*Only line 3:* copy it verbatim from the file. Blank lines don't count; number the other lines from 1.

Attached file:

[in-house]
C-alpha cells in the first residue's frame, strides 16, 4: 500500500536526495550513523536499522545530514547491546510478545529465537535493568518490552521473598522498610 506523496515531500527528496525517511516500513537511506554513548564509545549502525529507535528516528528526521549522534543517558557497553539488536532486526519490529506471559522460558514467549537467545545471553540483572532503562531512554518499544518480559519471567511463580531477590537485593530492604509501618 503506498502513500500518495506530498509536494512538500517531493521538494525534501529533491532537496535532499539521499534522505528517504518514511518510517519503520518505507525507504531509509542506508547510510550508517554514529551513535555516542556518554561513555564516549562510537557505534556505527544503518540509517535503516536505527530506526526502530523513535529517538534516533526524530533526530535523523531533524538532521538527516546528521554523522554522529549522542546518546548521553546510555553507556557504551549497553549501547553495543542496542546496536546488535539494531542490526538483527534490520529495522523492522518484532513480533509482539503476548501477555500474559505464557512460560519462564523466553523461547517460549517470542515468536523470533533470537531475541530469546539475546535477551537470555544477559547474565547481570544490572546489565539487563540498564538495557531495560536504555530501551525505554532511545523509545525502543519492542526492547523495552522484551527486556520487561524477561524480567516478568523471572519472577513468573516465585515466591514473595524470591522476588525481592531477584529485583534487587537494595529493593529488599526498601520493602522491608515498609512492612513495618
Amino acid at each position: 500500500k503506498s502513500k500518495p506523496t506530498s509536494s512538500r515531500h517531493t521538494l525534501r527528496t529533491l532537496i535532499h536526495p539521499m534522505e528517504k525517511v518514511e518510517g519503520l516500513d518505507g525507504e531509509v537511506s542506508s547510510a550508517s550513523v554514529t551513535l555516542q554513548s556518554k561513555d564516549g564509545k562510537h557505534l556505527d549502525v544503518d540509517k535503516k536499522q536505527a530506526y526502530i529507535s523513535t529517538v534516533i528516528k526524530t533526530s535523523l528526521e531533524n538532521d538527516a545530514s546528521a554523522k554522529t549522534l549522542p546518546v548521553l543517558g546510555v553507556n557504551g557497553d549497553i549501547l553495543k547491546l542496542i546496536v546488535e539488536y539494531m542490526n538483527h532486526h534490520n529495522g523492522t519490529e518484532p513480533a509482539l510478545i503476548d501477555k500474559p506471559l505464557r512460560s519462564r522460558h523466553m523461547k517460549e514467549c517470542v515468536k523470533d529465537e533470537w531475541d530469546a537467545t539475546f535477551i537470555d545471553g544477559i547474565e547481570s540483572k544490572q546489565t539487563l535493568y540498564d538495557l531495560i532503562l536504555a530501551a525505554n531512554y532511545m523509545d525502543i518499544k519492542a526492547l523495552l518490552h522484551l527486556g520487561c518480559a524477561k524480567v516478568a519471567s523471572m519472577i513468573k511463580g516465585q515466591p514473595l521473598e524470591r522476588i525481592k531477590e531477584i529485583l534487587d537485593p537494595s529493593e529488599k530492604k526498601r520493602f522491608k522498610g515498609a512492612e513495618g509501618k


Amino acid at each position: 500500500k503506498s502513500k500518495p506523496t506530498s509536494s512538500r515531500h517531493t521538494l525534501r527528496t529533491l532537496i535532499h536526495p539521499m534522505e528517504k525517511v518514511e518510517g519503520l516500513d518505507g525507504e531509509v537511506s542506508s547510510a550508517s550513523v554514529t551513535l555516542q554513548s556518554k561513555d564516549g564509545k562510537h557505534l556505527d549502525v544503518d540509517k535503516k536499522q536505527a530506526y526502530i529507535s523513535t529517538v534516533i528516528k526524530t533526530s535523523l528526521e531533524n538532521d538527516a545530514s546528521a554523522k554522529t549522534l549522542p546518546v548521553l543517558g546510555v553507556n557504551g557497553d549497553i549501547l553495543k547491546l542496542i546496536v546488535e539488536y539494531m542490526n538483527h532486526h534490520n529495522g523492522t519490529e518484532p513480533a509482539l510478545i503476548d501477555k500474559p506471559l505464557r512460560s519462564r522460558h523466553m523461547k517460549e514467549c517470542v515468536k523470533d529465537e533470537w531475541d530469546a537467545t539475546f535477551i537470555d545471553g544477559i547474565e547481570s540483572k544490572q546489565t539487563l535493568y540498564d538495557l531495560i532503562l536504555a530501551a525505554n531512554y532511545m523509545d525502543i518499544k519492542a526492547l523495552l518490552h522484551l527486556g520487561c518480559a524477561k524480567v516478568a519471567s523471572m519472577i513468573k511463580g516465585q515466591p514473595l521473598e524470591r522476588i525481592k531477590e531477584i529485583l534487587d537485593p537494595s529493593e529488599k530492604k526498601r520493602f522491608k522498610g515498609a512492612e513495618g509501618k